I’m not averse to wheat or gluten myself (knocking on wood), but I’m well aware of friends and general masses of folks who are looking for that delicious diversion from eating such products. So, for the crispy, crackly “crust” on a fish fillet, I crushed a grainy mixture of aromatic spices instead of looking to starch-based solutions. Then, since we’re creating such a textural complement to the otherwise tender fish, why not make fish itself the crusty crouton for a salad?
After all, it’s a protein, it’s juicy on the inside, and we’ve seen enough chicken tossed with salads. It’s getting warmer out, and lighter fare with lots of flavor is calling me. Yet we haven’t gotten to see many spring or summery produce just yet; it’s still root vegetable season at the farmers market, but that can be worked around.
assorted peppercorns, coriander seeds, cumin seeds and sesame seeds are crushed with a mortar and pestle
This salad was very different for me, but very refreshing. It’s fun getting outside your cooking box and doing something really out of routine. Whenever I’ve got some nice, fresh fish, my impulse is to prepare it simply, with a squeeze of lemon stirred into the buttery, browned pan after cooking it and drizzling that on top alone. But cod is one of those fish that doesn’t stand out too much in terms of natural flavor to me. It’s very flaky and tender, but taste-wise, it’s kind of un-amazing. I thought of turning this into ceviche, but that can wait for the really warm days.
spreading the spice mixture on the salt-seasoned fillet
You don’t need to have a full spice cabinet to create a satisfying spice blend to “crust” with, but you will need a few whole spices, rather than ground. For this fish, I used assorted peppercorns (that mixture with black, white, green and pink peppercorns found easily), some coriander and cumin seeds, and a touch of toasted sesame seeds. The cumin can be a little overpowering, so I went light on that. The sesame seeds add a more subtle, nutty flavor but a lot of textural substance to the mix, which is why I included them.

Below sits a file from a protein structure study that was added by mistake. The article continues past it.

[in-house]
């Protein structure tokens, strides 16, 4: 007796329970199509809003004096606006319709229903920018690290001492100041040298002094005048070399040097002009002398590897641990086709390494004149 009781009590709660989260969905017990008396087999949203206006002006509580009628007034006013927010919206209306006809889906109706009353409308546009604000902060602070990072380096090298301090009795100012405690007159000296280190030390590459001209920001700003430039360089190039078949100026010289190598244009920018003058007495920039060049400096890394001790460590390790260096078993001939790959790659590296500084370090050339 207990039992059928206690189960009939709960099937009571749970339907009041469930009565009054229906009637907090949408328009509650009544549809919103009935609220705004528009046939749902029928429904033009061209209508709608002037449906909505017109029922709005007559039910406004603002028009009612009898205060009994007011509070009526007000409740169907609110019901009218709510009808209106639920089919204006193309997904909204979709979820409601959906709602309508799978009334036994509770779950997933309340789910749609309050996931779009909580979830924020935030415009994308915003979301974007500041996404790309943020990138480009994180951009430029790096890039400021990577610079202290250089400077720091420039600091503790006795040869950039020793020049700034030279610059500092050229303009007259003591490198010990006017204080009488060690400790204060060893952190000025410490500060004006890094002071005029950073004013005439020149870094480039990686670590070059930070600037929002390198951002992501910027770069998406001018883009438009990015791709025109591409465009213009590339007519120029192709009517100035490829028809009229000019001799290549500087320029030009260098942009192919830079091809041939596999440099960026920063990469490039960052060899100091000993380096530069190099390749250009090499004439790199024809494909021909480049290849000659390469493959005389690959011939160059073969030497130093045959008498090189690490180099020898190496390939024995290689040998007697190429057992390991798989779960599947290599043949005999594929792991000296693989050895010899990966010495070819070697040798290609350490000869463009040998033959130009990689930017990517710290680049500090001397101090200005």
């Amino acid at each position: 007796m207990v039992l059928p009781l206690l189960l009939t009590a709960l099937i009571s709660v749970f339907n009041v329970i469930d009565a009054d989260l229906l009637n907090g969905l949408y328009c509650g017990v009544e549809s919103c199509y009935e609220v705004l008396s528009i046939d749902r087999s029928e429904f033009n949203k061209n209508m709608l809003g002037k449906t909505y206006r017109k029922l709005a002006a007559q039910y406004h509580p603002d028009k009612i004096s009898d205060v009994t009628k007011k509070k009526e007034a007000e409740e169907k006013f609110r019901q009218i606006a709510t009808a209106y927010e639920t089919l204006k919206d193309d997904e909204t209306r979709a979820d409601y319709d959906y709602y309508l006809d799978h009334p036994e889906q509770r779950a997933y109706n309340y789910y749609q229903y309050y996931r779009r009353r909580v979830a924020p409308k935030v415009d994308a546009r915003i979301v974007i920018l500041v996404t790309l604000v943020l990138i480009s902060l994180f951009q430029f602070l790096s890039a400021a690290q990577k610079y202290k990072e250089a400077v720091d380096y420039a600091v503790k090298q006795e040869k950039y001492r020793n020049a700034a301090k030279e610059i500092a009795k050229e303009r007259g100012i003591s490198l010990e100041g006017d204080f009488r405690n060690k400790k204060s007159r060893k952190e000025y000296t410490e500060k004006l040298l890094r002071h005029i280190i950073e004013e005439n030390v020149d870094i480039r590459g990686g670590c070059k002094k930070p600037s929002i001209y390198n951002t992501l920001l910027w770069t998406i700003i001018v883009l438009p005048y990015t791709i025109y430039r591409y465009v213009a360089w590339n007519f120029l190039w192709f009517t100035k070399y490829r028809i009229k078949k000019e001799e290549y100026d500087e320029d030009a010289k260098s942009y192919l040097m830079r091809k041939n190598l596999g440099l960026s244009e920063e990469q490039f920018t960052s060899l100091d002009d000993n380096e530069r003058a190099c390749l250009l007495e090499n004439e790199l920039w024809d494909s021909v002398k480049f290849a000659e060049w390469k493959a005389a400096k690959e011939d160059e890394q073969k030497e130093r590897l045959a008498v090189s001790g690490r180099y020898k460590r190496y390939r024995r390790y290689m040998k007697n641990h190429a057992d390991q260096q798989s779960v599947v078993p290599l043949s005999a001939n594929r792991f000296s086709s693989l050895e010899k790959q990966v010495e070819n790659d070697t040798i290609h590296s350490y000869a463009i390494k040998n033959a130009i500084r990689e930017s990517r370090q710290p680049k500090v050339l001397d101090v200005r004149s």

searing the spice-crusted side in oil before transferring to the oven
If you’re new to cooking fish and have a flaky, delicate fillet such as cod, a simple pan roast is the easiest way to go. Fire up your heaviest skillet (such as cast-iron) and your oven to preheat. Add plenty of oil, and place the fish spice crusted side-down. After a couple minutes, just transfer the whole pan to the oven until the fish just turns opaque. You’ll see when that happens easier if you never flipped the fish; the top half will be the last to firm up. Give it a nudge and poke at the surface to make sure there’s no flesh that looks translucent.
mixing up lemon juice, yogurt and olive oil for a simple dressing
For a thicker, creamy dressing without having to whisk an egg yolk, good old plain yogurt does a nice job. Its cooling tanginess complements the intense spice. A squeeze of lemon, drizzle of olive oil and pinch of salt and pepper was all that I added here. This colorful salad came together with some stray beets I had roasted the other day, a splurge purchase of baby greens, and a few carrot shavings along with the fish. I’d meant to add walnuts to the final dish, as another crunchy, protein-providing component. But once the fish was done and placed ceremoniously atop, I completely forgot. So new and exciting the whole ensemble was even without.
Spice-Crusted Cod with Baby Greens, Beets and Lemon-Yogurt Dressing
(makes 2 servings)
1 fillet (about 3/4 lb) cod, or another white-fleshed fish
1 tablespoon assorted whole peppercorns
1 tablespoon whole coriander seeds